10 Facts About the Human Body That’ll Change Your Perception of Yourself

2 years ago

Nature has made our bodies wondrously full of marvels and curiosities that scientists are still researching today. For instance, most of us can hold our breath underwater for 90 seconds, without training, and yet in 2016, Spain’s Aleix Segura Vendrell clocked a time of 24 minutes. While he breathed in pure oxygen before immersion, scientists are still trying to figure out how he was able to do that.

Bright Side brings to you some more amazing facts about our bodies that’ll make you look at yourself with way more respect and love.

1. The human brain has its very own drainage system.

Our bodies have a very efficient waste system, with the blood carrying all that needs to be flushed to the kidneys, intestines, and so on. But what about the brain? Researchers scanned the brains of people under MRIs and saw that during non-REM sleep, the deepest part of the sleep cycle, waves of cerebrospinal fluid wash over the brain and rid it of toxins.

In another experiment, researchers also scanned the brains of 81 epilepsy patients, to show lymphatic structures running through the brain that direct the flow of waste products out of the skull via the lymph nodes in the neck. So the brain has both an auto-clean and a refresh mechanism.

2. Sounds that you cannot hear can make you ill.

Low-frequency sounds are those that we cannot hear (below 20 Hz) but that we can still perceive on some level. Common sources include weather systems, earthquakes, avalanches, and even sounds from various animals. Investigations have revealed that we are exposed to a lot of “infrasound” as it’s called, and long-term exposure can make us ill. Symptoms include fatigue, headaches, vision problems, dizziness, irritability, and attention issues as well.

3. We don’t all have the same number of muscles.

People don’t have the same number of muscles and by that, we don’t mean how buff they are, or aren’t. Many people have a forearm muscle called the palmaris longus, while many don’t. 13% are missing an abdominal muscle called the pyramidalis. Only 8% have an extra chest muscle called the sternalis muscle.

4. The male liver can become “feminized” when damaged.

According to surprising new research, the liver in many males (humans and mice) can change gender when faced with damage. While that sounds a bit weird, basically, the liver can alter the circadian clock and change a few hormones to better protect itself when facing a diet high in fats. The protective nature of the female hormone estrogen is thought to be a key factor in this process.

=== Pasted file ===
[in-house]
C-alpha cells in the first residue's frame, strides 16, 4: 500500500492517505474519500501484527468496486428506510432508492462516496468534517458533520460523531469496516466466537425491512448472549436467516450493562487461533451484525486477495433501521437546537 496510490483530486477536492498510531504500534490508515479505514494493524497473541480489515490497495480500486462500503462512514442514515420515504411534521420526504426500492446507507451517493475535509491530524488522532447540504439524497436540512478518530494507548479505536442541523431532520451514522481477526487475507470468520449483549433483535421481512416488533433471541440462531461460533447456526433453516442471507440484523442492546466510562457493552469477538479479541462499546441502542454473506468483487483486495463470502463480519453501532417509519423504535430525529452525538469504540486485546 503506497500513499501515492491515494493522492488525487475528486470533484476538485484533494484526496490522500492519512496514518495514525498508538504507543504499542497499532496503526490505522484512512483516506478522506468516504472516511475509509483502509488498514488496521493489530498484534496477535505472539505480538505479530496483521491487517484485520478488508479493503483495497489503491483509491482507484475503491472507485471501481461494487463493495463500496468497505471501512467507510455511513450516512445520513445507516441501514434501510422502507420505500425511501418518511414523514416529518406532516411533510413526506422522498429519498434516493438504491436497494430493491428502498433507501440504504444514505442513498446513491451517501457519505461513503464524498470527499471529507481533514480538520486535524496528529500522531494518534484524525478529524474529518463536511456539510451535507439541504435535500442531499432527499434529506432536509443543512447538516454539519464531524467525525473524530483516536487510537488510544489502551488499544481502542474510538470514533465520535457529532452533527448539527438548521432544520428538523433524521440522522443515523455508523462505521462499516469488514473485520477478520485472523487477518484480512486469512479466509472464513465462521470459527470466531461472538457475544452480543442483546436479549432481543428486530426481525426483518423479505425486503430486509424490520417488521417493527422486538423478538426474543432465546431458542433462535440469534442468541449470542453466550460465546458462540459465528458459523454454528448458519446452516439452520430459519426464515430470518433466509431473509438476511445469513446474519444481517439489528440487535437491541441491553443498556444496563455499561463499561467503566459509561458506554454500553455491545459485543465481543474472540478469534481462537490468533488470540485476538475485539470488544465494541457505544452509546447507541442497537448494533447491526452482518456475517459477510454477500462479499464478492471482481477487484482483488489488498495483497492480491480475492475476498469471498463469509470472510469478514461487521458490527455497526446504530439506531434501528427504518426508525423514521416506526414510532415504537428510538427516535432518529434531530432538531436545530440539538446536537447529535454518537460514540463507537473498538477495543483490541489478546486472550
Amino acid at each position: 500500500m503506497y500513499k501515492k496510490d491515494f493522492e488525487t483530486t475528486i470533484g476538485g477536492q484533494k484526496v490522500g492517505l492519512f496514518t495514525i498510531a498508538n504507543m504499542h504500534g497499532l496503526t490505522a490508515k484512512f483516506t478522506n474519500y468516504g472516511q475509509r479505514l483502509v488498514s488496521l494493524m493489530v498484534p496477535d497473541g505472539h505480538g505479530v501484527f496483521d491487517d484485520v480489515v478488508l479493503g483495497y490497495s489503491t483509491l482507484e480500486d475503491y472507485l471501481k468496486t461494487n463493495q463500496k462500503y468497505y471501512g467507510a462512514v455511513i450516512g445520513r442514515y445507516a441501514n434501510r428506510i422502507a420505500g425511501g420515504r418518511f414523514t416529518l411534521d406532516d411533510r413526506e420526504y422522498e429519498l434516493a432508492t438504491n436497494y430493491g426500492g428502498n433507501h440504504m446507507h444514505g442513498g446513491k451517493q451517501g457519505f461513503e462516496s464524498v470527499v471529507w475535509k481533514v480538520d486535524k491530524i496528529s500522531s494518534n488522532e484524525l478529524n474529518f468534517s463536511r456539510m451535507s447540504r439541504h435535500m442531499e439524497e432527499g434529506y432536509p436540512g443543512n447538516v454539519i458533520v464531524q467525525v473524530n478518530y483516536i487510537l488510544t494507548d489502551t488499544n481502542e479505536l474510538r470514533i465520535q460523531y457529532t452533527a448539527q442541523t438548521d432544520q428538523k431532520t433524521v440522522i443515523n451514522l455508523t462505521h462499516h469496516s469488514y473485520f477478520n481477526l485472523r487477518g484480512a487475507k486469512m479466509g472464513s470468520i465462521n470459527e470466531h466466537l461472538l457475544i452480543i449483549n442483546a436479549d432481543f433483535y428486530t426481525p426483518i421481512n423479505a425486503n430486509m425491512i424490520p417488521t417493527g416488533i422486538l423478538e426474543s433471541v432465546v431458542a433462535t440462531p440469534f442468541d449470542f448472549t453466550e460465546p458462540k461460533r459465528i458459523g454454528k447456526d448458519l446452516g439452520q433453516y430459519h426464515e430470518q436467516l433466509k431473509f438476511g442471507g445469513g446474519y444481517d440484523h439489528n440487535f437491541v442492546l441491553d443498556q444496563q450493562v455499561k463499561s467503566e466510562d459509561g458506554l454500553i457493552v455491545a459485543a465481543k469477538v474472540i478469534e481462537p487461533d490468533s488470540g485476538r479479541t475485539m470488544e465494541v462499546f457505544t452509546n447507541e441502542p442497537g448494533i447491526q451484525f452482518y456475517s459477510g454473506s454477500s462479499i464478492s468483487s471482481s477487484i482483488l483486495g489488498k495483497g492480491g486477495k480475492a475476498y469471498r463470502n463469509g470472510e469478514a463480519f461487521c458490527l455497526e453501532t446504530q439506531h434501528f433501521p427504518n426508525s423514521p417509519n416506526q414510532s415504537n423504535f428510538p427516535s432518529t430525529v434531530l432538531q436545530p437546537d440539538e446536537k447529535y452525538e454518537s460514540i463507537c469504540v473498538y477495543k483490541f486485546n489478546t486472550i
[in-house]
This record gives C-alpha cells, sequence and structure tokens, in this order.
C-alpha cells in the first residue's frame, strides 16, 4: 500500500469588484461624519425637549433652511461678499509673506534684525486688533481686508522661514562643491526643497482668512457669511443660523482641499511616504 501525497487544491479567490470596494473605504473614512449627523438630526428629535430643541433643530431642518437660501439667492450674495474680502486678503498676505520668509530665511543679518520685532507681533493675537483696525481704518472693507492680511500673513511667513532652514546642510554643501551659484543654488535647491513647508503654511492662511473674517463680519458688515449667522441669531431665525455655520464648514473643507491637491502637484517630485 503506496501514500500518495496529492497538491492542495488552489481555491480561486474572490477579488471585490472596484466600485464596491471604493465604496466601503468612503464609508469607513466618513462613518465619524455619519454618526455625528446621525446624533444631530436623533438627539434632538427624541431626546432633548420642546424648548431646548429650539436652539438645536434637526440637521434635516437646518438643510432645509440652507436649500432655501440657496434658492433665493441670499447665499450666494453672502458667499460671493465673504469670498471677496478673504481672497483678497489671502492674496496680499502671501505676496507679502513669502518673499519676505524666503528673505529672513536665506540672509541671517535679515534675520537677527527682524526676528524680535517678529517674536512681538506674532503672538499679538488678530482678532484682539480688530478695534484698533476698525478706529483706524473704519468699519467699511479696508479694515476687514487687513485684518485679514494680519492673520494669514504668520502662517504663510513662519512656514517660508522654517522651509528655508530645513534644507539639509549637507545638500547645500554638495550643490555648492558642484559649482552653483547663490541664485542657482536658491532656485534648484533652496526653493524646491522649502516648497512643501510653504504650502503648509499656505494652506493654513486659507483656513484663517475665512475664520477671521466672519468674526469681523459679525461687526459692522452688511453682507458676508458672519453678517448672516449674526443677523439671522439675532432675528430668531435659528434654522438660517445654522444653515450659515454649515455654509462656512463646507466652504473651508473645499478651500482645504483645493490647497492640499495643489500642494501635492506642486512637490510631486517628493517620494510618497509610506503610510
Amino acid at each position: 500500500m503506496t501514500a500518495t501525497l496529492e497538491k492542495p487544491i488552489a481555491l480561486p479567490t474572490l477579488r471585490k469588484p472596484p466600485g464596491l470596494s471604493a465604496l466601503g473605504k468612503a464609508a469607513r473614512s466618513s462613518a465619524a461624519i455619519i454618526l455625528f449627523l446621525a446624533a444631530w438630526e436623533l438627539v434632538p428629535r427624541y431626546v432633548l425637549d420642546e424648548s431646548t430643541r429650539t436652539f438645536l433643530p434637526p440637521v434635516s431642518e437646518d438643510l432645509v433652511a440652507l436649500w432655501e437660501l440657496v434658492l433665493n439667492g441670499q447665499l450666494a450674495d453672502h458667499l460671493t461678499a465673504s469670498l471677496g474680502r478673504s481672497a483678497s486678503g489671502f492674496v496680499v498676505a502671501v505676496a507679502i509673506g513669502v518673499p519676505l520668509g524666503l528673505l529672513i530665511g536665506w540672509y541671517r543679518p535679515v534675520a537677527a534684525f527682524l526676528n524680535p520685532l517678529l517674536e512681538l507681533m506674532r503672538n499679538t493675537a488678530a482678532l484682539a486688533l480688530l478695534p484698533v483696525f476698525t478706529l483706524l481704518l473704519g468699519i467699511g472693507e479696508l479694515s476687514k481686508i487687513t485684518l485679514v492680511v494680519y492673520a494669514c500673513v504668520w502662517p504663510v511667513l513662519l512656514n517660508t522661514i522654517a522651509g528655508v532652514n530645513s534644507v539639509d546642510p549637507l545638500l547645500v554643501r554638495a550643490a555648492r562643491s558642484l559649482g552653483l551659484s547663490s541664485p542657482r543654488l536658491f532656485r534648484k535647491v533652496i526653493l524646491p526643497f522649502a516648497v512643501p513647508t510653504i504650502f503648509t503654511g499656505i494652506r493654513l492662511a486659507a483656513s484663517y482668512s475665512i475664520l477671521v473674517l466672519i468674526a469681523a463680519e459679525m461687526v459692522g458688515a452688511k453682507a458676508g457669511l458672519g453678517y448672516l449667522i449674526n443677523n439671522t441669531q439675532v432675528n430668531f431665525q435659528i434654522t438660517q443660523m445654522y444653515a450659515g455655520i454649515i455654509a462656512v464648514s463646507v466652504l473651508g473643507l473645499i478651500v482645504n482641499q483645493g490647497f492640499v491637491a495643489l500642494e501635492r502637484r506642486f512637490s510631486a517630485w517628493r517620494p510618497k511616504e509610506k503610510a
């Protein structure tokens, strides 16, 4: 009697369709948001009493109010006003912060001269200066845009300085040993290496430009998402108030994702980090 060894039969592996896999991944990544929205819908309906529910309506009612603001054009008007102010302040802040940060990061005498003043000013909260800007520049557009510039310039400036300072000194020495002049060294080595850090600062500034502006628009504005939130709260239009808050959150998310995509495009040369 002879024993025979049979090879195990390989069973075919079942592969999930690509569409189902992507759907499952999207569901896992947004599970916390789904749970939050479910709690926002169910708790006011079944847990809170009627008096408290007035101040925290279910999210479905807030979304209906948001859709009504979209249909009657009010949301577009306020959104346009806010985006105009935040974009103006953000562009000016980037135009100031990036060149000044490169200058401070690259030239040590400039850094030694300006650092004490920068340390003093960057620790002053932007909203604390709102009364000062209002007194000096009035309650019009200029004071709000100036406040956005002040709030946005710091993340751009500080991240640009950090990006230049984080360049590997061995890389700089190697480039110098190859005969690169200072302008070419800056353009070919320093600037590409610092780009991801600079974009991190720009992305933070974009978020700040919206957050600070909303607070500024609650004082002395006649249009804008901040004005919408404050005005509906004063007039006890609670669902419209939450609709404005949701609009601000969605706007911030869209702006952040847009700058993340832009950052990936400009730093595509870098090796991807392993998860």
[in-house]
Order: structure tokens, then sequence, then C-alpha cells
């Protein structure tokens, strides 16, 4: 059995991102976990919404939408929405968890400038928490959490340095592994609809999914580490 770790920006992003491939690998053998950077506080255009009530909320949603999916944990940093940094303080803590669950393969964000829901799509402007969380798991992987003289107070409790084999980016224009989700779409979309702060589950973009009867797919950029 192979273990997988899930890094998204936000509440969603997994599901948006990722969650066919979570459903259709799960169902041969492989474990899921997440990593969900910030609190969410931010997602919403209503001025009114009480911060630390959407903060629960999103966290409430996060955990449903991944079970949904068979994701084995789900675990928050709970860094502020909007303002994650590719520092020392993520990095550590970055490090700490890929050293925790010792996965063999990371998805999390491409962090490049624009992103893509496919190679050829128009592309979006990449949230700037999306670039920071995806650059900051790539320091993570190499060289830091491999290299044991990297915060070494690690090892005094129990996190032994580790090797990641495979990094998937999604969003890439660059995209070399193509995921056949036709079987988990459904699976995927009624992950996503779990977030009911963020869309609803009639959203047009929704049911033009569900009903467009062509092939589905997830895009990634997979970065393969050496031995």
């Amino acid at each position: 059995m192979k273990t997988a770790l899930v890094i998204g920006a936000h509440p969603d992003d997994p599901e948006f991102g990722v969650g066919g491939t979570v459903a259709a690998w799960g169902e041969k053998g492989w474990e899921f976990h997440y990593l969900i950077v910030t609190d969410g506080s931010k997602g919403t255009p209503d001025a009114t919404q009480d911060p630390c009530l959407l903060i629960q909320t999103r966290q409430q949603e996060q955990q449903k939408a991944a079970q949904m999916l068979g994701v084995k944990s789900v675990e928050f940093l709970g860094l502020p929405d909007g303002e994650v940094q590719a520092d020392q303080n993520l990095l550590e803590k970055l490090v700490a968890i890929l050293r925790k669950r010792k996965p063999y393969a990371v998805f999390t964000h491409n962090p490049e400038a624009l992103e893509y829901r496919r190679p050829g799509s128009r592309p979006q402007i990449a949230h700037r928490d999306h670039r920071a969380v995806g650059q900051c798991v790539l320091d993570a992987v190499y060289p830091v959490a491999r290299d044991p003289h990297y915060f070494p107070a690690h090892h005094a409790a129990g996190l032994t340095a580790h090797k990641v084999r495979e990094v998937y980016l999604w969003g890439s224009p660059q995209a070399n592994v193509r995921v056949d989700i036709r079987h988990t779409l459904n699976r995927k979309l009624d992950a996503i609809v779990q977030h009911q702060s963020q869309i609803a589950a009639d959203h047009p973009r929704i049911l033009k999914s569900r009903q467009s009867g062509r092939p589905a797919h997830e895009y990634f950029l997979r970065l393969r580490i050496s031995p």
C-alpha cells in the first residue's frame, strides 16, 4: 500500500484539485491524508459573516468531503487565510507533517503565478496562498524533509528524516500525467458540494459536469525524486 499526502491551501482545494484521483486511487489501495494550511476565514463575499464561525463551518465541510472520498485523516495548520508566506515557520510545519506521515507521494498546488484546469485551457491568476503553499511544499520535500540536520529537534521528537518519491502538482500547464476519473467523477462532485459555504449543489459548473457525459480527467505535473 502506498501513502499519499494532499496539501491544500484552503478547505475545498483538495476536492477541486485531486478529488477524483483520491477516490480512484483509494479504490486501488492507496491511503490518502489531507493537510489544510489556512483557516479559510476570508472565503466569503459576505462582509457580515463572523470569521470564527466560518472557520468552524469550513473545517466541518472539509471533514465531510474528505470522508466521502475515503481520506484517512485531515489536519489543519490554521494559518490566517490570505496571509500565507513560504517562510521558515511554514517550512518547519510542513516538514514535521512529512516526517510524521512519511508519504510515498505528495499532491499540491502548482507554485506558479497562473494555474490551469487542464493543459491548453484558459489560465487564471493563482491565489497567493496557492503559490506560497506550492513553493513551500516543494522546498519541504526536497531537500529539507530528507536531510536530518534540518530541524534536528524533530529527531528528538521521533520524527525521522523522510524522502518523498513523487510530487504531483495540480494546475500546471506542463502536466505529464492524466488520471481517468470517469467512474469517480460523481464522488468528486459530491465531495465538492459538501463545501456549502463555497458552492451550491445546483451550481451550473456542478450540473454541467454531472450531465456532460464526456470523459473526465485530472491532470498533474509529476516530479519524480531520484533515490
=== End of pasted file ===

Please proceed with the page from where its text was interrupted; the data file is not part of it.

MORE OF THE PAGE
5. We carry about 200 grams of bacteria on us.

According to research, taking a “70 kg reference man” (154.32 pounds) the number of bacteria on, and in the body is thought to be the same as the number of human cells in us, mathematically calculated as 3.8·1013. And yet, the mass of the bacterial cells is only 0.2 kg or 200 grams (0.44 pounds). To put it into perspective, that’s the same as about 4 Snickers bars.

6. What we eat can alter our genes.

Our grandmother’s homilies about being what you eat are truer than we thought. New research into the science of food, known as nutrigenomics, is looking into how food affects us on a deeper, genetic level. The macronutrients in food, like carbohydrates, proteins, fats, vitamins, and minerals, break down within the body to provide us with energy.

These broken-down products further trigger genetic switches in the genome, thus altering DNA not only for us but also for the coming generations.

7. The brain has an on-off switch.

There is an area of the brain known as the “claustrum” that holds an on-off switch, the key to human consciousness. Researchers experimented on a woman with epilepsy, where they stimulated this area. She slipped into a catatonic state and when the area was stimulated again, she woke up, with a lapse in her memory from that time. Researchers are looking further into this.

8. Sebum-eating spiders live on our faces.

It may sound and look creepy, but all of us have lots of tiny mites living in the pores of our facial skin, at any given time. They are too small to see with the naked eye and are called Demodex, or eyelash mites. Mostly transparent, these mites eat sebum but cannot excrete. They explode at the end of their life cycle, and the feces are thought to cause an immune reaction and rosacea.

9. Blue eyes are rarer now but a laser can change eye color.

The genes that decide eye color prefer any other color over blue, so blue eyes are becoming rarer by the day. But if you want the baby blues and cannot wear contacts, there’s now a 20-second laser process that will turn brown eyes blue. For now, it comes with risks and is unapproved, medically, in most countries.

10. There’s a 1-2% bone loss in the elderly every year.

As we age, we also start to lose muscle and bone mass, especially after hitting 50. There is a 1-2% bone loss in the elderly every year, so each decade makes a significant difference to our bone health. One way to avoid any breakage, due to weakened bones, is to hit your calcium quota.

Do you know of any radical facts about the human body? What do you find the most interesting about yourself?


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